Economic Inequality and COVID-19: Research Conducted by Undergraduate Olivia Politt

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November 11, 2020


Olivia Politt is an undergraduate at the University of Iowa pursuing a social work major, a critical cultural competence certificate, and a minor in social justice. This is closely connected to the research she conducted during the summer of 2020, which focused on economic inequality and COVID-19. She investigated how the university could become “more economically sustainable during the pandemic.” 

Politt became involved in research through contacting her previous professor, Sarah Sanders, a faculty member in the School of Social Work, about starting an independent study. Sanders directed Politt to Stratis Giannakouros, the director of the office of sustainability for the University of Iowa. They had a discussion on “topics of injustice that [Pollit was] interested in,” and eventually decided on economic inequality connected to COVID-19. For this research, Politt found background information on the economic inequality history, the impact of the pandemic on inequality, and how the University should respond to this inequality. 

Pollit considers economic inequality unjust. “Seeing the rich become richer and people in poverty be buried deeper,” according to Pollit, “is completely unacceptable.” She believes that low-income people should be provided with enough resources to “not only survive, but thrive.” Prior to this research, Pollit thought “closing the income and wealth gaps would take a very long time and some very extreme governmental changes.” Her research has demonstrated, however, that there are solutions that “would not require very big changes and could be easily implemented in government policies and resources.”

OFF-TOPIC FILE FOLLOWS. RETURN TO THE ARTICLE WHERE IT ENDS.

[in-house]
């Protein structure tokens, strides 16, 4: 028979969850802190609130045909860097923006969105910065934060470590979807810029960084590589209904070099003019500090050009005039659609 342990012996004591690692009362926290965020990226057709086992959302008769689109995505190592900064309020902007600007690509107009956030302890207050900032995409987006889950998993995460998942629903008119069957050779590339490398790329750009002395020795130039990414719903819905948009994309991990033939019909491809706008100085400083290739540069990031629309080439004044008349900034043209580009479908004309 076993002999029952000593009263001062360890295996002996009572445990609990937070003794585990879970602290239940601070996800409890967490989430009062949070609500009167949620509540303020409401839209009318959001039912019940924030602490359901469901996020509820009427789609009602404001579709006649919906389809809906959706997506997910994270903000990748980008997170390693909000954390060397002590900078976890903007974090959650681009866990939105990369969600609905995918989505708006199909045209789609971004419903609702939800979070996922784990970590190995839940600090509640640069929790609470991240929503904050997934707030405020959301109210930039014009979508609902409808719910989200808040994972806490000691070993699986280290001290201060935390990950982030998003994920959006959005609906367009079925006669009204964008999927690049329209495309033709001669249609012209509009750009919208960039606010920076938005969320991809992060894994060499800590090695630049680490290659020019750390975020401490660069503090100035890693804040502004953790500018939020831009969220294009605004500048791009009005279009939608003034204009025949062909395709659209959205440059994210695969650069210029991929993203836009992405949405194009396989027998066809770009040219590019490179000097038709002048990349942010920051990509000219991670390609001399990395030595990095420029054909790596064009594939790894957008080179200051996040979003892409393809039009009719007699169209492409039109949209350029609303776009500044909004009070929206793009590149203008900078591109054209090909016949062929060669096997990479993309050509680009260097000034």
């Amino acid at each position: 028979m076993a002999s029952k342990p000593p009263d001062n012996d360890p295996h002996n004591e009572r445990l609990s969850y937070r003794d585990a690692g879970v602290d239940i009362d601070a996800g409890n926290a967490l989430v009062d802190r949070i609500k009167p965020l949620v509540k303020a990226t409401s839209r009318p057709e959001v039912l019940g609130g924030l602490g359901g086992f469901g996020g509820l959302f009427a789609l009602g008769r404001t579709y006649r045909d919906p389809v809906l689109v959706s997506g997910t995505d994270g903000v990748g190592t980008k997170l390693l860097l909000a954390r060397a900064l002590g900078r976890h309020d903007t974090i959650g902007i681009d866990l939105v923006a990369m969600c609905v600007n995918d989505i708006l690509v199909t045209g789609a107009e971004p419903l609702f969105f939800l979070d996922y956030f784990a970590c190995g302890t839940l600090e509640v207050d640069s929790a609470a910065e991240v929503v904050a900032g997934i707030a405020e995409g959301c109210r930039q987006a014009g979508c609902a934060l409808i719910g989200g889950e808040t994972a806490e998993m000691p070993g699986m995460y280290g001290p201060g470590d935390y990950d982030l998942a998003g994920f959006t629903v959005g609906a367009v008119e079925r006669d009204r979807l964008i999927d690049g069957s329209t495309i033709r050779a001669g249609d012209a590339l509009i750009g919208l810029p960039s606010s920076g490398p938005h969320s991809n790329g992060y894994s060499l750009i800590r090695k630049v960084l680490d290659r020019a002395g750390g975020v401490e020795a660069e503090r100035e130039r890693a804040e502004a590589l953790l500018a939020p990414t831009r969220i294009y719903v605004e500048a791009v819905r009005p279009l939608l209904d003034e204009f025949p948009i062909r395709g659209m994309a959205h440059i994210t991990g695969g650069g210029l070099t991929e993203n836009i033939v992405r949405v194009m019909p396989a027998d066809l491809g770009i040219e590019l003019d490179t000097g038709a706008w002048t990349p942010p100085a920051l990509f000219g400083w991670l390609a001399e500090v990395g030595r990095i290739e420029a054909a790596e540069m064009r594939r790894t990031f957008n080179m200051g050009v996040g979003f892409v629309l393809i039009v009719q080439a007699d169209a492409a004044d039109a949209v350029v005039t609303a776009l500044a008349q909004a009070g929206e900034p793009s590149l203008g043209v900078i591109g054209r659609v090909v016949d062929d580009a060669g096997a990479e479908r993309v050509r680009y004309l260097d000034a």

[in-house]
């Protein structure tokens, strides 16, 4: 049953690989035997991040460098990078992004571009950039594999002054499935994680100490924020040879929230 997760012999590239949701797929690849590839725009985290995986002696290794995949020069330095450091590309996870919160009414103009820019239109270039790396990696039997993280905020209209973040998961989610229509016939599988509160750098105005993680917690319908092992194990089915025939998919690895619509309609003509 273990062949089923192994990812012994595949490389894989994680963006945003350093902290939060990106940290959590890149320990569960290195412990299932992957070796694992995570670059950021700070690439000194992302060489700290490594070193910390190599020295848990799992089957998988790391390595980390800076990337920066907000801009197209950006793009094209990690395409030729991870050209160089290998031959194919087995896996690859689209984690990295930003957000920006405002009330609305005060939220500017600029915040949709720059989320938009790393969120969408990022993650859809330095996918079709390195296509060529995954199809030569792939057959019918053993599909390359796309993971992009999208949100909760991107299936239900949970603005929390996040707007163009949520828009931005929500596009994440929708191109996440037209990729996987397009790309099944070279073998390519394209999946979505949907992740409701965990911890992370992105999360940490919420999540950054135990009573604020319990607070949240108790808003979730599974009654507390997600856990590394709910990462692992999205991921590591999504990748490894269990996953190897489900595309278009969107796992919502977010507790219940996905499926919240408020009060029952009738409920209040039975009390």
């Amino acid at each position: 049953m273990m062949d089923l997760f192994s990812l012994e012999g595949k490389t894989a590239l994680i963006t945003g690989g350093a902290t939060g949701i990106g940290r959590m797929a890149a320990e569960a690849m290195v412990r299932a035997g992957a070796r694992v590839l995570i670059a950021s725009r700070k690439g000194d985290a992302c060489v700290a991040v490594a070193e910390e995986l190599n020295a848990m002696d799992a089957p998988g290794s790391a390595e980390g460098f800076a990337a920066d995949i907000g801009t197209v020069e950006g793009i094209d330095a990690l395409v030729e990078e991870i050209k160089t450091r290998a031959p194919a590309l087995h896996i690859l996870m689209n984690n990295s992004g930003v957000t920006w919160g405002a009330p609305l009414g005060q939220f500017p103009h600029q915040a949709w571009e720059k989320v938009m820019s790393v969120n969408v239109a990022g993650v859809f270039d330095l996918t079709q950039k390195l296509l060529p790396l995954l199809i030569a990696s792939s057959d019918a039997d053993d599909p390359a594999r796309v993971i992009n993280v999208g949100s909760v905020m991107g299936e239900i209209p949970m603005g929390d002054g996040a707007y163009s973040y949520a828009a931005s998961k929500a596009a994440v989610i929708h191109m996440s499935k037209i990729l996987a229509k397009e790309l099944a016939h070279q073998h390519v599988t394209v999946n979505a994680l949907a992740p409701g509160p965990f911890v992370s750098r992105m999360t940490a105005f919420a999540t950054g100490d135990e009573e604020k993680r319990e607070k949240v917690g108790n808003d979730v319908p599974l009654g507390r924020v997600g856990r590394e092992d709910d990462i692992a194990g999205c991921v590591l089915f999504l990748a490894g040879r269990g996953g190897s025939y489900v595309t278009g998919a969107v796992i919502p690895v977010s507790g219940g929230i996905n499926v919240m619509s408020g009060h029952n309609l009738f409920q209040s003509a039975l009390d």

Pollit is planning on continuing research surrounding economic inequality at the University of Iowa. She will be conducting “student surveys that will help define what resources students are lacking and how the university can help.” Pollit believes that further understanding and raising awareness of economic inequality is important for decreasing income and wealth disparities. She hopes that her research will “make an impact in University policies and resources.” According to Pollit, “economic inequality is something that people might feel more comfortable discussing if they know that talking about it will lead to change.”

Sustainability is “more than people think,” according to Pollit. There is a common misconception that sustainability is only connected to the environment. However, “sustainability can be connected to so many things.” Pollit considers sustainability important for that reason: “Sustainability is crucial to human survival environmentally, economically, and socially.” Pollit believes that “if these things are not maintained at a healthy level, the consequences could be dire.”